The Xochimilco Historic Center consists of no fewer than 17 ancient and fascinating neighborhoods. If you've ridden the canals, you've no doubt caught a glimpse of at least some of them.
These 17 neighborhoods are recognized by the City and Federal governments for having preceded the colonial period. The Barrios Originarios also maintain today something of their original culture, heritage, and way of life.
The listings below are intended to make it easier to visit and an introduction to a long, intertwined, and compelling history. Each barrio surrounds, or at least plays host to, a historic Catholic chapel. Many of these were built on top of, or on the site of, an even older indigenous ceremonial site.
Perhaps, best of all, because Xochimilco is so old, these neighborhoods are all within easy walking distance. None is more than 15 minutes walk away. And while few people may want to visit all 17 Barrios Originarios, a mildly curious person can easily visit five or six in an afternoon.
Along the way you'll find the quaintest of footbridges, festoons from the religious processions gone by, and always something more revealing, poetic, or thought provoking.
From the famous Clock of Xochimilco, out front of the cathedral, and back to the light rail station (Xochimilco) in Barrio San Pedro, it's less than a 10-minutes walk. As there are few hotels, nor lodgings of any kind, your wish to stay may not be easily granted.
Many guests will arrive to the Fernando Celada Boat Launch by bus, or other means of transport. And then you're equally close to many of these neighborhoods. With few exceptions, you won't be able to get off the canal boats. But you may ask your boat operator which neighborhood you're currently passing through. In any case, the listings below will help you better understand these ancient and fascinating neighborhoods.
One of the younger neighborhoods in Xochimilco has held on the longest to its Nahuatl name and it's…
Among the most dramatic stretches of canal, an ancient neighborhood rolls out the welcome mat.
Xochimilco's littlest historical neighborhood is among the biggest participants in the local processions.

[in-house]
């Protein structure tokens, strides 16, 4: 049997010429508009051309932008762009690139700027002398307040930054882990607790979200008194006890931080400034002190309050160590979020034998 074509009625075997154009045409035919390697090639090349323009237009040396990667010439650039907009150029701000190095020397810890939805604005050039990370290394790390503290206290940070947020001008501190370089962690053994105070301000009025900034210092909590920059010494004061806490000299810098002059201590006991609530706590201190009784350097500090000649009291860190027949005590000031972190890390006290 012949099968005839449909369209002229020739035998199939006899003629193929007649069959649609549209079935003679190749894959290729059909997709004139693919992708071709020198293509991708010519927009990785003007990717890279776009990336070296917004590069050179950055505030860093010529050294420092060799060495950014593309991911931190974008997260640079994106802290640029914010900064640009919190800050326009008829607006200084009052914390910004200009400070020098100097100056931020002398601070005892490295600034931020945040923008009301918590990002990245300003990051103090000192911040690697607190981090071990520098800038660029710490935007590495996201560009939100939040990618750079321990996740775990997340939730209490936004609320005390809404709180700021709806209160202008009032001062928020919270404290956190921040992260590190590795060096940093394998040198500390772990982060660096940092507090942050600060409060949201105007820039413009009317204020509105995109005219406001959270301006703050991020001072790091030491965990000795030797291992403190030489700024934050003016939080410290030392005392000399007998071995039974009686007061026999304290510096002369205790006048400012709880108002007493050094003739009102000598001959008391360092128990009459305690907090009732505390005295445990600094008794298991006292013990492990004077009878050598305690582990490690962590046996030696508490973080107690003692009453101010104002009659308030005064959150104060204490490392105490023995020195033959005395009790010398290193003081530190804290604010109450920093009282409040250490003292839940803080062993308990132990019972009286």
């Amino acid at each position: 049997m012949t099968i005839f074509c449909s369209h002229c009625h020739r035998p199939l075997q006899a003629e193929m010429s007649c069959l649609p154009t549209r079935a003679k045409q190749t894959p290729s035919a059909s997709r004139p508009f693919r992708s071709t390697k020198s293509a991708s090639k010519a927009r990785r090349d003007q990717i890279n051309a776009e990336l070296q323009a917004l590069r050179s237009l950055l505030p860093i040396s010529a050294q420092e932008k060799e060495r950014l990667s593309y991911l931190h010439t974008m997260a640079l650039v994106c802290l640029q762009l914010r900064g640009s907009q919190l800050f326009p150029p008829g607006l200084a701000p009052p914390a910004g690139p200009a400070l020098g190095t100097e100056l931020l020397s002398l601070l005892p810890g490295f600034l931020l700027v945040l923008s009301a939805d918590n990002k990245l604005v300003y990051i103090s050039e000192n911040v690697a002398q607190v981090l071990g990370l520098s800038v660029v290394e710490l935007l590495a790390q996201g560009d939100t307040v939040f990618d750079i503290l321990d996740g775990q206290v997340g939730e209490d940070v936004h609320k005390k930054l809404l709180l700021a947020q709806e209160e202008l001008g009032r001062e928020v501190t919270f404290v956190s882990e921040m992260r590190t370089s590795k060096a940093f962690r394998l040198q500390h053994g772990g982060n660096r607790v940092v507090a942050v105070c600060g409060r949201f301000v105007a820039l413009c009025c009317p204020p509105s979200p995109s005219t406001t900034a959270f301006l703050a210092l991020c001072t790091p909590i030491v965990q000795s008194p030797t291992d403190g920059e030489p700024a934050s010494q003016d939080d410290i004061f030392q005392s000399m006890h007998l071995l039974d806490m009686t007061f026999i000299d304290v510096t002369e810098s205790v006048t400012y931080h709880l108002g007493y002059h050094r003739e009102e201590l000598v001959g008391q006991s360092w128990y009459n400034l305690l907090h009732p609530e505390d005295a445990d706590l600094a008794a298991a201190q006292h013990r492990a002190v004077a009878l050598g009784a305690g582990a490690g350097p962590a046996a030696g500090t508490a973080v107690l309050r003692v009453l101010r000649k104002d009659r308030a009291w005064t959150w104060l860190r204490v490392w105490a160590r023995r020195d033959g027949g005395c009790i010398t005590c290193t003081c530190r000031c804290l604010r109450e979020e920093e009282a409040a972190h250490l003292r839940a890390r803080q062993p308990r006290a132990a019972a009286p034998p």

An ancient ceremonial site gave rise to one of Xochimilco's most colorful neighborhoods.
The epicenter of the New Xochimilco, it's one of the biggest and quietest of Xochimilco's Chinampa Barrios.
An ancient school of wisdom is today one of Xochimilco's most enchanting chapels.
There's always something see, and just 8-minutes walk from the light rail is one of Xochimilco's finest barrios.
Likely the oldest Christian church in ancient Xochimilco, it's the rugged center of an ancient neighborhood.
Looking out on the thriving market square, there's no better place for the Central Xochimilco Chapel.
At the center of one of one Xochimilco's biggest and oldest neighborhoods, it's historically, the cleanest too!
The legendary Xaltocan of Xochimilco still hosts the biggest carnival in the city.
An 17th-century chapel at the heart of Santa Cruz Anulco, it's one of Xochimilco's oldest continually inhabited neighborhoods.
One of the most beloved of central Xochimilco barrios, this one's
One of Xochimilco's most colorful, creative, and historical of ancient neighborhoods...
One of the central, charming little neighborhoods of Xochimilco's center, this one's best visited on foot.
The spiritual center of Catholic Xochimilco, it's a great introduction to the central neighborhoods.
A teeming hive of commerce, culture, and food, it's a spectacular place for lunch and more.
At the center of one of Xochimilco's original neighborhoods, and as colorful as can be.
On the esplanade outside the Xochimilco Cathedral, a time-piece provides a perfect meeting point.
A chapel once dedicated to Saint Louis the King of France is today but a sentinel overlooking the…
One of the closest "ecological" boat launches in Xochimilco, you'll set off for the deepest and most verdant…